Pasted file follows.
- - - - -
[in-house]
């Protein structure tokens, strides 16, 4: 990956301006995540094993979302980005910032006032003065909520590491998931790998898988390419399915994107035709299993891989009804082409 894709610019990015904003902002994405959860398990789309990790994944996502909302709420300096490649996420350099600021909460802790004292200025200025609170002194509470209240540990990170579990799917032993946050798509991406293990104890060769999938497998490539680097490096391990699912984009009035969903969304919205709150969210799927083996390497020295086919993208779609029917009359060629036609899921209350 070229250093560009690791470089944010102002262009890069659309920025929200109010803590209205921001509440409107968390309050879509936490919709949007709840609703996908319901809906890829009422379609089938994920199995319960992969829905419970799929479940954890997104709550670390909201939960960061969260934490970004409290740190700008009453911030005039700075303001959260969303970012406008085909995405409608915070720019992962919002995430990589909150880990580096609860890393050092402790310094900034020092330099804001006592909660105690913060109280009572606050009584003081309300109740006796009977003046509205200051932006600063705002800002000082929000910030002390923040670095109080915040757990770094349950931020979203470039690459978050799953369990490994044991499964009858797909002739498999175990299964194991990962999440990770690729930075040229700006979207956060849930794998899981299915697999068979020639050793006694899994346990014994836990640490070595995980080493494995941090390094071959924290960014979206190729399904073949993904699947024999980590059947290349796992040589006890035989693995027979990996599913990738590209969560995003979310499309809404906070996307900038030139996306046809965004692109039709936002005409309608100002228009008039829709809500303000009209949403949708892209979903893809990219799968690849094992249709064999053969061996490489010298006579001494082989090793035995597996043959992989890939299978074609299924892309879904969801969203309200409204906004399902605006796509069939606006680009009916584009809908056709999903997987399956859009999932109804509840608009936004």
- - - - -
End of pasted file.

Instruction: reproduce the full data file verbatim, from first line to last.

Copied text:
[in-house]
């Protein structure tokens, strides 16, 4: 990956301006995540094993979302980005910032006032003065909520590491998931790998898988390419399915994107035709299993891989009804082409 894709610019990015904003902002994405959860398990789309990790994944996502909302709420300096490649996420350099600021909460802790004292200025200025609170002194509470209240540990990170579990799917032993946050798509991406293990104890060769999938497998490539680097490096391990699912984009009035969903969304919205709150969210799927083996390497020295086919993208779609029917009359060629036609899921209350 070229250093560009690791470089944010102002262009890069659309920025929200109010803590209205921001509440409107968390309050879509936490919709949007709840609703996908319901809906890829009422379609089938994920199995319960992969829905419970799929479940954890997104709550670390909201939960960061969260934490970004409290740190700008009453911030005039700075303001959260969303970012406008085909995405409608915070720019992962919002995430990589909150880990580096609860890393050092402790310094900034020092330099804001006592909660105690913060109280009572606050009584003081309300109740006796009977003046509205200051932006600063705002800002000082929000910030002390923040670095109080915040757990770094349950931020979203470039690459978050799953369990490994044991499964009858797909002739498999175990299964194991990962999440990770690729930075040229700006979207956060849930794998899981299915697999068979020639050793006694899994346990014994836990640490070595995980080493494995941090390094071959924290960014979206190729399904073949993904699947024999980590059947290349796992040589006890035989693995027979990996599913990738590209969560995003979310499309809404906070996307900038030139996306046809965004692109039709936002005409309608100002228009008039829709809500303000009209949403949708892209979903893809990219799968690849094992249709064999053969061996490489010298006579001494082989090793035995597996043959992989890939299978074609299924892309879904969801969203309200409204906004399902605006796509069939606006680009009916584009809908056709999903997987399956859009999932109804509840608009936004």